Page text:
Old church buildings often have chapels whose proper use in a Protestant church is not always clear. Their original purpose in the Middle Ages – masses at which the communicants were none but the priest and a server – is incompatible with the doctrine of holy Scripture. For their antiquity, however, it seems a shame to destroy such chapels – and, even if their dismantling were desired, it might not be feasible. Even in the iconoclasms of the Reformation and the next century’s Puritan Rebellion, after all, these chapels escaped destruction, and probably for good reason. Better, I think, is to fit them for another purpose, that what was intended for will-worship of man’s devising, God might use for true worship according to his own ordinance.
Architecturally, it is useful, especially inside a larger church building, to have smaller spaces that break down the larger space to a human scale. A large building that does nothing but overpower the human will in the end be nothing but inhuman and unnatural, and such a thing is not worth our admiration. For even our Lord condescended to be born of a Virgin, taking on human flesh, to save the souls and bodies of men. To erect a building that crushes the human soul with its high and mighty forms is no angelic, but rather a diabolical feat. In the order of nature, however, is a wisdom that gives more than faceless walls of glass or concrete. Even a pyramid, one may remember, when it had shimmering slopes of smooth limestone – surely a massive geometric form – also had a mortuary temple attached to it, with columns that in turn were inscribed with words and pictures. So old chapels in larger church buildings answer to the human need for smaller things related to the great. The great thing was the High Mass, and today is the main service on Sundays and holy days. Let us consider what, in biblical religion, the smaller things might be.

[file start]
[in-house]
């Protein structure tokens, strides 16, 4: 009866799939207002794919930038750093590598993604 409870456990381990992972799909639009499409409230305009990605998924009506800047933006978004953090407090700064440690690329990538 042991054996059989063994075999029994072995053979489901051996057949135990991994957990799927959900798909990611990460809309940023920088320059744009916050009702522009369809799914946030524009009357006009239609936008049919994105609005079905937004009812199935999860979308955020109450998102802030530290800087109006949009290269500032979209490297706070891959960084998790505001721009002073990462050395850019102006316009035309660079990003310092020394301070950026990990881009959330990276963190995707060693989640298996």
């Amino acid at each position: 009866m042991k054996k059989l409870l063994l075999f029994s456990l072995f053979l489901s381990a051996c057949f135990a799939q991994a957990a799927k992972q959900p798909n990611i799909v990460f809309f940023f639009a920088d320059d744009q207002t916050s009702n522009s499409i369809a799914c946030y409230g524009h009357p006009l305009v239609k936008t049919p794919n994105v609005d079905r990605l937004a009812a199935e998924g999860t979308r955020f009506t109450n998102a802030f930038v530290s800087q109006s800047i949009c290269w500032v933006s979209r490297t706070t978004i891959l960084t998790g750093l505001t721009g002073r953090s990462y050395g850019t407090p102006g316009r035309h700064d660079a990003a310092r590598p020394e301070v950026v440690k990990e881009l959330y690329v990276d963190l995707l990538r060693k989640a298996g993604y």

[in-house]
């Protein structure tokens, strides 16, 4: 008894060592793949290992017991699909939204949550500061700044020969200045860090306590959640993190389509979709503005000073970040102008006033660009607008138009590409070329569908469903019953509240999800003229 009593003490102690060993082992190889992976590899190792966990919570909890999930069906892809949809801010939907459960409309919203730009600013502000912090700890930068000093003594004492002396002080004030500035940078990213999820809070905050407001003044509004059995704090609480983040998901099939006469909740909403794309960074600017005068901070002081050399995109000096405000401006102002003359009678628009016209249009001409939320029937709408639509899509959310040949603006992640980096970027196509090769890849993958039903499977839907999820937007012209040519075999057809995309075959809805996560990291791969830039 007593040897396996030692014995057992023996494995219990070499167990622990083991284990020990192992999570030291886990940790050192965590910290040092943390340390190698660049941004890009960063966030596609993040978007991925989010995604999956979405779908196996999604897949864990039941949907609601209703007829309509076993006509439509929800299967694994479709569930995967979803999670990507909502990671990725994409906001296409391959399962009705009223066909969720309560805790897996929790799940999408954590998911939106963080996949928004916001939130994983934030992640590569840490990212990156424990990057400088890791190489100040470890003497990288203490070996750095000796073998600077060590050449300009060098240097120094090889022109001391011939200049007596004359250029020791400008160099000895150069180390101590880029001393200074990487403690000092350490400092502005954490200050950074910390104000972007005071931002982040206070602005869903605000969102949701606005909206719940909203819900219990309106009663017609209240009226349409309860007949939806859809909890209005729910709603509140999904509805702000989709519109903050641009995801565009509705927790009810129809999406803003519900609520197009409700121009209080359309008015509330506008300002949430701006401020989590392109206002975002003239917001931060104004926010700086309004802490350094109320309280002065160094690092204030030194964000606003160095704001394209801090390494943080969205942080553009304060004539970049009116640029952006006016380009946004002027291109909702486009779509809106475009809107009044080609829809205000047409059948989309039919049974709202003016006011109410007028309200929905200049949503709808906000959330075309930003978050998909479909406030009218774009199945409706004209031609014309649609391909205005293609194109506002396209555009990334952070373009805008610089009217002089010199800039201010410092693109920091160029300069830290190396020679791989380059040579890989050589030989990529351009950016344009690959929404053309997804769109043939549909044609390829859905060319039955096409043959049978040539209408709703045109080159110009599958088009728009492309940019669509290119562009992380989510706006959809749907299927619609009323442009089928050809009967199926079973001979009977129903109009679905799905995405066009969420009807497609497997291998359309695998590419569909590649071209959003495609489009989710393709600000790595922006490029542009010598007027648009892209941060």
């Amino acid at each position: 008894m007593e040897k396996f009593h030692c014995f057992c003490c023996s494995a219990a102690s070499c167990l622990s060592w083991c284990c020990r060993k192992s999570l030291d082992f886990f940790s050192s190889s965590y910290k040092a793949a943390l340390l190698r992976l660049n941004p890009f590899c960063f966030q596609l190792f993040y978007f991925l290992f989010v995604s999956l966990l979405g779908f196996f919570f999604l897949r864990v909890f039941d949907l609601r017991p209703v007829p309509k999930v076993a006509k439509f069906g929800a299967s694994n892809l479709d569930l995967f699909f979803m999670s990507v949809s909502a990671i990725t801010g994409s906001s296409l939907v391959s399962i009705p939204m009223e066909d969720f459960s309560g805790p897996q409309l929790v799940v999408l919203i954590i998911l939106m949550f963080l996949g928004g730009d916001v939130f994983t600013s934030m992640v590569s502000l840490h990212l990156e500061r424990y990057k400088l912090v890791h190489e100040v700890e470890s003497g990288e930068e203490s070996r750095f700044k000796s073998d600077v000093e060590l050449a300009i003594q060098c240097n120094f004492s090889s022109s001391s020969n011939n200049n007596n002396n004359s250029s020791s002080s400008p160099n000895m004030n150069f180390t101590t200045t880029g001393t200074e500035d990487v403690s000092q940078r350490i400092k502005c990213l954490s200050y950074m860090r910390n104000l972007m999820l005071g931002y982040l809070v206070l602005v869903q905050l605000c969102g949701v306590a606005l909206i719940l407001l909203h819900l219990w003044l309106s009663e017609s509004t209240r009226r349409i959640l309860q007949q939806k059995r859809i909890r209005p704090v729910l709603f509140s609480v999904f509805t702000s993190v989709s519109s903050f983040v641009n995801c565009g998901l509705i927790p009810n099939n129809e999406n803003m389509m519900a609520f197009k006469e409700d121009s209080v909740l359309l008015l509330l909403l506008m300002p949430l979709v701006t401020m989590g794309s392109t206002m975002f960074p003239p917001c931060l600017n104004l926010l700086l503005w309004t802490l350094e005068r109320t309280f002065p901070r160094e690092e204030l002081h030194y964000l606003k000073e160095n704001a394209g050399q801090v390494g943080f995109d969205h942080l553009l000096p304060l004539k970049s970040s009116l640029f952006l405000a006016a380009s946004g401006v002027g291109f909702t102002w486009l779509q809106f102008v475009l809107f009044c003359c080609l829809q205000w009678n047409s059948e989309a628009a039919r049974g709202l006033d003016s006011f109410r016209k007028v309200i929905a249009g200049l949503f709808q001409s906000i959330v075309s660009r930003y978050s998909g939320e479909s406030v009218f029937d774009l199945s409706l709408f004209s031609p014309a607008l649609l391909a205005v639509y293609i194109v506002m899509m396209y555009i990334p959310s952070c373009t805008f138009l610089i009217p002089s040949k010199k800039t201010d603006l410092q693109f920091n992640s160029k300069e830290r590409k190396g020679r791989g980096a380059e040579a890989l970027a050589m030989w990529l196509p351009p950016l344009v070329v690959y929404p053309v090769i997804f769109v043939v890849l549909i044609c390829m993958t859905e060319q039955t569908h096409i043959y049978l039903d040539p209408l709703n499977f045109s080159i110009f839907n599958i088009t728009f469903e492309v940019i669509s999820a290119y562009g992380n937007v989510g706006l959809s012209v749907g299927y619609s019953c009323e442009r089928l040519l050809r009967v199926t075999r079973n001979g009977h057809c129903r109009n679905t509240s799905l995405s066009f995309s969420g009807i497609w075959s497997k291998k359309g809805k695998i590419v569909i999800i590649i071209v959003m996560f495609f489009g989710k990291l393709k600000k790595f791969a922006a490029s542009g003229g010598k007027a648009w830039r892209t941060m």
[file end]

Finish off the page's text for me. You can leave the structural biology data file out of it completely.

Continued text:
Chantry chapels were built for priests to say requiem masses for the dead who had paid for propitiatory masses to be said on their behalf, in order that they might more quickly leave purgatory. Today, these chapels must no longer be used for the abomination of private masses. They can, however, still serve well as small spaces for stillness and prayer. Here are two pictures (taken by Aidan McRae Thomson) of a chantry chapel in Winchester Cathedral: